Thursday, December 18, 2014


anthrobiopolitics |  The politics of death, termed ‘necropolitics’, is examined here through the work of several scholars, each of whom is interested in differently understanding the forms that death takes under biopower. Specifically, these works delve deeper into the question which asks, if biopolitics is about making live, then how do we explain the presence of so much death today? In the present neoliberal era of terror and insecurity, it seems that what we may be witnessing is a new, unprecedented form of biopolitical governmentality in which necropower, or the technologies of control through which life is strategically subjugated to the power of death (Mbembe 2003), operates significantly with and alongside technologies of discipline, and the power to make live, for an increasingly authoritarian politics which governs through economic, rather than social terms (Giroux 2006). In what follows, I review four pieces of scholarship that deal variously with death as a field of [bio]power, and attempt to highlight the differing conceptualizations of necropower they each focus upon. I ultimately conclude that, in reading these pieces together, we are drawn to the task of considering the powerful and generative ubiquity of “bare life” as a fundamental aspect of biopolitics in the contemporary neoliberal era of normalized insecurity and terror.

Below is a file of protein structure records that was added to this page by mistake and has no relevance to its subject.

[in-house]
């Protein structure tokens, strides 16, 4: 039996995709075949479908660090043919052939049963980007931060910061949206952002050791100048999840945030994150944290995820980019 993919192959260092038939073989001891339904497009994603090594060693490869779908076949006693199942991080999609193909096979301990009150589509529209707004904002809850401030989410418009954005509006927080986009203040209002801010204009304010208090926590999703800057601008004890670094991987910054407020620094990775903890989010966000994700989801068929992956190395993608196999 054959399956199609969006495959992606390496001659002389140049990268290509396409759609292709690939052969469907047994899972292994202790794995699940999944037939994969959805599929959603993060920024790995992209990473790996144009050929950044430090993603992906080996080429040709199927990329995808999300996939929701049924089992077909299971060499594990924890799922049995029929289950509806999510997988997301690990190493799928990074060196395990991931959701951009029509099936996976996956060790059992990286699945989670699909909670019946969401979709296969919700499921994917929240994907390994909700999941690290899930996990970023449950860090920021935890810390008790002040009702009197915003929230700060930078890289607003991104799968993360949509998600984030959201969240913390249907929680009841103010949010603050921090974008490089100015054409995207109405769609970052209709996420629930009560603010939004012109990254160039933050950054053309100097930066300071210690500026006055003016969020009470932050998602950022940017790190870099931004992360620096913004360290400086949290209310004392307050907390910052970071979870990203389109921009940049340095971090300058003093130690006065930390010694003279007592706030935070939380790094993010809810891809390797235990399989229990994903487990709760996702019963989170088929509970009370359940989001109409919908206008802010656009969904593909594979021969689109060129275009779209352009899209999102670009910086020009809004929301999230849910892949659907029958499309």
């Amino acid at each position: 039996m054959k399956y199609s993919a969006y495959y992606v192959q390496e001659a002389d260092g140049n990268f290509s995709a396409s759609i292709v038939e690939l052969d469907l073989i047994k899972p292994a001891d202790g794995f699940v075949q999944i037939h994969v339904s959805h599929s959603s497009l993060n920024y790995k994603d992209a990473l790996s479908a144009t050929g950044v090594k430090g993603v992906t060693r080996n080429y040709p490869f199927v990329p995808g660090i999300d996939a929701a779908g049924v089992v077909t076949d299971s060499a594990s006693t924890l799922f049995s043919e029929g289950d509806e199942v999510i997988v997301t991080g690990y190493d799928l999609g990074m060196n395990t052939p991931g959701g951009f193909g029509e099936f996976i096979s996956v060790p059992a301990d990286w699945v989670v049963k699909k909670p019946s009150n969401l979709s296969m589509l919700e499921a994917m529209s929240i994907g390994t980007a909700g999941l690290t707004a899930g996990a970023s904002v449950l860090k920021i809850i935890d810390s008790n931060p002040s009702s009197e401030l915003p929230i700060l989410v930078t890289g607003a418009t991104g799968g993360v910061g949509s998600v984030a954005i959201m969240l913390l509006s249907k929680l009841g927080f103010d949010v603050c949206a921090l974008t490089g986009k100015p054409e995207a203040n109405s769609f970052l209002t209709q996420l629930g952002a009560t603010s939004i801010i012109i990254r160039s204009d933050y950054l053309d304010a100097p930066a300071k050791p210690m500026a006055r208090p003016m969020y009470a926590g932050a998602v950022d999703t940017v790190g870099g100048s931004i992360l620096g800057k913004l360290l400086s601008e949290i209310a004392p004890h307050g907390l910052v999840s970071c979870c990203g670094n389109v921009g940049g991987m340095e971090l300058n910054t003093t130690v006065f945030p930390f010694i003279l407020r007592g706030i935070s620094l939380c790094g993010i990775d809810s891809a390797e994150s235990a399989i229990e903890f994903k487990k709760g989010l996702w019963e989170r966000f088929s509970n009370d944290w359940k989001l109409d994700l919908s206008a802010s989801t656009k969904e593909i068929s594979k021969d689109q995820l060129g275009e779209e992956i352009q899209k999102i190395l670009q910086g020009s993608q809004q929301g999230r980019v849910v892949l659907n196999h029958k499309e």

According to Achille Mbembe, “To exercise sovereignty is to exercise control over mortality and to define life as the deployment and manifestation of power” (2003:12). In his 2003 article, “Necropolitics”, Mbembe theorizes the enactment of sovereignty in cases where “the generalized instrumentalization of human existence and the material destruction of human bodies and populations” is the central project of power, rather than autonomy (p.14). Significantly, he takes up the philosophical project of conceptualizing the relationship between subjectivity and death as the roots of political sovereignty, and the particular form sovereign power’s enactment has taken through the historical process of linking together notions of modernity and terror. That is, taking seriously Schmitt and Agamben’s notion of sovereignty as the state of exception, we see through Mbembe’s work how Taussig’s wedding of reason and violence becomes extended and reformulated in the colonial contexts of late-modern forms of occupation, where endless states of terror are used to justify the “concatenation of multiple powers: disciplinary, biopolitical, and necropolitical” (p.29), for which military presence and regularized warfare increasingly leads to totalizing forms of domination over human lives within a given space, and one that is endlessly shifting.